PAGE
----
Forrester predicted that the iPad would become our primary computing device, but that was based on mistaken assumptions about the ability of Windows and Intel to catch up on hardware. In fact, Clover Trail notebooks and tablets will leapfrog iPad.
When Intel says always on, it doesn't mean "instant-on" like a Google Chromebook, which can take over eight seconds to boot. Nobody cares about instant-on because nobody wants to boot a device once they've used a tablet or smartphone.
By contrast, Clover Trail devices can remain on and connected to the network, which Intel calls "connected standby". And based on these Intel IDF slides, Clover Trail can remain on for approximately 30 days. Always-on computing will eliminate the despised boot process, and the extended battery life will eliminate the need for bulky AC adapter bricks and power cords.
The Chromebook, on the other hand, must be shut down and rebooted or suspended and awakened like a traditional notebook computer. It doesn't listen or respond to the network when another computer is calling it on Skype or any other application. The Chromebook and notebooks also typically offer less than half of the 10 hours one can expect from an iPad. Clover Trail not only will match the iPad's battery life, but it can nearly double it when the tablet is connected to the base which includes a variable-angle stand, a screen cover, an auxiliary battery, a keyboard, a trackpad, and possibly more storage and connectivity options.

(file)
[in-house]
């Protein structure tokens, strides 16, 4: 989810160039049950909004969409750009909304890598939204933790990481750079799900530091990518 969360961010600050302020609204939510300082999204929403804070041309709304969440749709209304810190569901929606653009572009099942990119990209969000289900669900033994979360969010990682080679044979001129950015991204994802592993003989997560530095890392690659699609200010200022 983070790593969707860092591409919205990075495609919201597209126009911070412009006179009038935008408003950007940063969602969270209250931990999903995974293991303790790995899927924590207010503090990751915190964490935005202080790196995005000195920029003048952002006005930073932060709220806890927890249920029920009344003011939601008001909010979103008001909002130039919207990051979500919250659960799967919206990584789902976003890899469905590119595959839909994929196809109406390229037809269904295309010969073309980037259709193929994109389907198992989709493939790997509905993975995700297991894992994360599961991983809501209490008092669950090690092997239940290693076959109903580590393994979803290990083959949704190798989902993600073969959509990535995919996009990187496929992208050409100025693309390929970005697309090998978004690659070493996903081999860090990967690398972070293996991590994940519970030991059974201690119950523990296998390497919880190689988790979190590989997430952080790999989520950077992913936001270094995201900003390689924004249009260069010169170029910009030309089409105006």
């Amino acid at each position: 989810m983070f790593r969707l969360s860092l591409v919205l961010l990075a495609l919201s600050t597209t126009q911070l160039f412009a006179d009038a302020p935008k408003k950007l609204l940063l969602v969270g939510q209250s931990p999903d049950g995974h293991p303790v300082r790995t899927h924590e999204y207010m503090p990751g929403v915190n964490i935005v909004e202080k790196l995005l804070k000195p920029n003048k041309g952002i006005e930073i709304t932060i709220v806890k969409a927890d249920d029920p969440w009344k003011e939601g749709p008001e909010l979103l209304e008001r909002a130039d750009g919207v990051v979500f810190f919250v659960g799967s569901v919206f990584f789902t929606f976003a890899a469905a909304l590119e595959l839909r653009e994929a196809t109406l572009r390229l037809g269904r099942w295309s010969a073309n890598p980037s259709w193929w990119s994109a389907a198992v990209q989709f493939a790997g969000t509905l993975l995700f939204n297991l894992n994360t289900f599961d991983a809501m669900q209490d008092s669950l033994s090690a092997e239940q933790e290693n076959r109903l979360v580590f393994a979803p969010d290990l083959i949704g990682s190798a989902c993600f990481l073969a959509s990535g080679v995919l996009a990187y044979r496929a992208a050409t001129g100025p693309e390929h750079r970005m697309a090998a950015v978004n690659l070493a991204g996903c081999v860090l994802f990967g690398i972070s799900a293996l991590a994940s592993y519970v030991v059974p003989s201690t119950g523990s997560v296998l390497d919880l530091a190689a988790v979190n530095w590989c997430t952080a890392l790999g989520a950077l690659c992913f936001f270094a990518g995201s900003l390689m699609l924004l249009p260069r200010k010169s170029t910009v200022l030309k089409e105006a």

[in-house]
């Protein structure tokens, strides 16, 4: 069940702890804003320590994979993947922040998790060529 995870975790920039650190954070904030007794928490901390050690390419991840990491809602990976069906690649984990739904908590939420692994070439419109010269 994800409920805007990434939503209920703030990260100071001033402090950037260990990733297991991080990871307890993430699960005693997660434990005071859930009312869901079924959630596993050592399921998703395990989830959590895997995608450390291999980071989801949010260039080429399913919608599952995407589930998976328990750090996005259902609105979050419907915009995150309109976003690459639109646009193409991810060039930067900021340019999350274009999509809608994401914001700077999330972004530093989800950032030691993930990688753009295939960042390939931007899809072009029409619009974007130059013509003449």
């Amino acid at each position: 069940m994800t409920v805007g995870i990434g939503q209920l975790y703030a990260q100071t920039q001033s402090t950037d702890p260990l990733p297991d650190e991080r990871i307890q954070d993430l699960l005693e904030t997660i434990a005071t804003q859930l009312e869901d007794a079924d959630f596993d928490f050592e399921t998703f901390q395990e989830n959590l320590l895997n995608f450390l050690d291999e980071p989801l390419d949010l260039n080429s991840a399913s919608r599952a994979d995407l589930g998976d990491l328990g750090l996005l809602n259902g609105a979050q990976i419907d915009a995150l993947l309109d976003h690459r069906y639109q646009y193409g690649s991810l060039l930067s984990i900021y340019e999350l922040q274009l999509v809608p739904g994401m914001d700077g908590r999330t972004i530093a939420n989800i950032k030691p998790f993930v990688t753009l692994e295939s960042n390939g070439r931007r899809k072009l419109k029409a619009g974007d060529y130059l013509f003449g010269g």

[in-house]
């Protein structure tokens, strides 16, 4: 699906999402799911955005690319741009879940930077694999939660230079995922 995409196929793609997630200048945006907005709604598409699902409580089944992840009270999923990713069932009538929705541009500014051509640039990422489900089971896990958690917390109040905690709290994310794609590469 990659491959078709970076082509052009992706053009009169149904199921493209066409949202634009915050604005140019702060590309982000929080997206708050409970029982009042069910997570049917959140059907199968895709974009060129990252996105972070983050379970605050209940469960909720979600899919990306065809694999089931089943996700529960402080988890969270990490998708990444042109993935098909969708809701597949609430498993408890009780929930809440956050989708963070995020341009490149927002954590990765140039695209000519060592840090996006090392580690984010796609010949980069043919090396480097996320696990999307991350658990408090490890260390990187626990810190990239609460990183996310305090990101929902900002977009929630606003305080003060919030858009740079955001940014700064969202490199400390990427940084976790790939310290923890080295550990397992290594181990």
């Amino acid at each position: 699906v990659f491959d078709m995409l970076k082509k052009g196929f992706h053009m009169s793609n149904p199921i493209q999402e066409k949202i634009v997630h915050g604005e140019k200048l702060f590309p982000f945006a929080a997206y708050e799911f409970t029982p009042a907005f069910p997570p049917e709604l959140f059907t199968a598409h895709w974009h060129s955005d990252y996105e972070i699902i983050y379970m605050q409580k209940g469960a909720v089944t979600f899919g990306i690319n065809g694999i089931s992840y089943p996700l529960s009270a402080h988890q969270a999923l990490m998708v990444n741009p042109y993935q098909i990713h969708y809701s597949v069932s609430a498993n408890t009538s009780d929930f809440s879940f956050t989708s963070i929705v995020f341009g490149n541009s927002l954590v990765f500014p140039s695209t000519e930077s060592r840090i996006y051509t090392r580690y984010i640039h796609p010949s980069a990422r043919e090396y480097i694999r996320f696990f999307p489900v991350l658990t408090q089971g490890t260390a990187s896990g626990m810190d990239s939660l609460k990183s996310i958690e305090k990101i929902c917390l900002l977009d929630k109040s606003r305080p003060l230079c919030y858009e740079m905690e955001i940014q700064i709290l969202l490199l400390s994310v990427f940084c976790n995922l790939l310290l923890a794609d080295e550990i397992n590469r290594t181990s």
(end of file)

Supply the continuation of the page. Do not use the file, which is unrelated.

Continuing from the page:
Forrester predicted in April that iPads will become our primary computing devices. That prediction was based on the assumption that the iPad will maintain its lead in always-on capability and battery life. And that assumption was shockingly wrong, given how long analysts had known about Intel's x86 mobility plans. PCs are on the verge of surpassing the iPad in battery life and always-on capability and they are poised to solve the keyboard/cover problem better than any iPad accessory ever did.
Building A Mobile Business MindsetAmong 688 respondents, 46% have deployed mobile apps, with an additional 24% planning to in the next year. Soon all apps will look like mobile apps – and it's past time for those with no plans to get cracking.
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